Industryweek 5279 Shell Defers Nigeria Exports After Pipeline Sabotage

Shell Defers Nigeria Exports After Pipeline Sabotage

Sept. 23, 2013
"Some 150,000 barrels of oil and 500 million standard cubic feet of gas per day are deferred," Shell said, adding that the pipeline had been forced to close five times since early July due to theft.

LAGOS, Nigeria -- Shell's Nigerian subsidiary said today it has been forced to defer exports of 150,000 barrels of oil per day after thieves sabotaged its main pipeline.

Five hundred million standard cubic feet of gas per day have also been halted, Shell Petroleum Development Co. said in a statement.

Shell (IW 1000/1) said its Trans Niger Pipeline had been shut down for repairs after two separate incidences of crude oil theft in the southern Niger Delta region.

"Some 150,000 barrels of oil and 500 million standard cubic feet of gas per day are deferred," said the company, adding that the pipeline had been forced to close five times since early July due to theft.

Oil theft is a major problem in Nigeria, and Shell has consistently blamed its losses on thieves breaking into its pipelines.

However, environmental activists argue that Shell does not do enough to prevent such incidents and effectively clean up the damage when they do occur.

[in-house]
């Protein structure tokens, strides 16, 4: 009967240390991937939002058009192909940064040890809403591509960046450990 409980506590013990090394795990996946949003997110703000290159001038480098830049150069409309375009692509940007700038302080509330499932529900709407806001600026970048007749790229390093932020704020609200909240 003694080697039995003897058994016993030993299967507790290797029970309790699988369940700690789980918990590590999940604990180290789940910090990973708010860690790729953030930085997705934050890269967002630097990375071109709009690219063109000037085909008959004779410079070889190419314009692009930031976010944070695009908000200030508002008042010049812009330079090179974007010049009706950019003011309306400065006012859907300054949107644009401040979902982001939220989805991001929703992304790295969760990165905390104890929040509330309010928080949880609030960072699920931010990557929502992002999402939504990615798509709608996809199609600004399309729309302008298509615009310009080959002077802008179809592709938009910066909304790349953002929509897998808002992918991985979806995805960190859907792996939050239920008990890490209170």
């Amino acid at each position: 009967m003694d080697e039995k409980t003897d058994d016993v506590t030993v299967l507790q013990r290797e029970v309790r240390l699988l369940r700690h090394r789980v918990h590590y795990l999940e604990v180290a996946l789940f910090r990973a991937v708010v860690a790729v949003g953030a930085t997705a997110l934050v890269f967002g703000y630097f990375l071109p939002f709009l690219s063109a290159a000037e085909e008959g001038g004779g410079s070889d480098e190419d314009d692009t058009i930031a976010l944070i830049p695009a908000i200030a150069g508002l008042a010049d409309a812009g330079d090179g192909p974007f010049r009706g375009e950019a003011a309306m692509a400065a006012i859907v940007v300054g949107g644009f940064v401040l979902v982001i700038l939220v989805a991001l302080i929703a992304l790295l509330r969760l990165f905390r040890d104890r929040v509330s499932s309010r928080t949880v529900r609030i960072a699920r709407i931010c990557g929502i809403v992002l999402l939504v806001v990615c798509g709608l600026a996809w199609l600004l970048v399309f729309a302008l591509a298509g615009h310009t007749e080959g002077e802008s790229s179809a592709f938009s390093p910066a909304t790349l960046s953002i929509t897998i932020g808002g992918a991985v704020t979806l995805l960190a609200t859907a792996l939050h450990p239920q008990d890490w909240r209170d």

Talks Come Up Short

Negotiations between Shell and Nigerian residents affected by two oil spills in 2008 failed to reach a compensation deal this month, with residents' lawyers calling the oil giant's settlement offer "insulting."

Sources familiar with the Sept. 13 talks said Shell proposed a settlement of $46 million U.S. Shell and lawyers for the community declined to discuss the total settlement amount.

The Delta region of Africa's largest crude producer is badly polluted from decades of oil spills, and those responsible have often not faced punishment.

Nigeria is the world's-eighth largest oil producer, pumping some two million barrels a day. Shell is the biggest producer in the west African country, where it has been drilling for over 50 years.

Copyright Agence France-Presse, 2013

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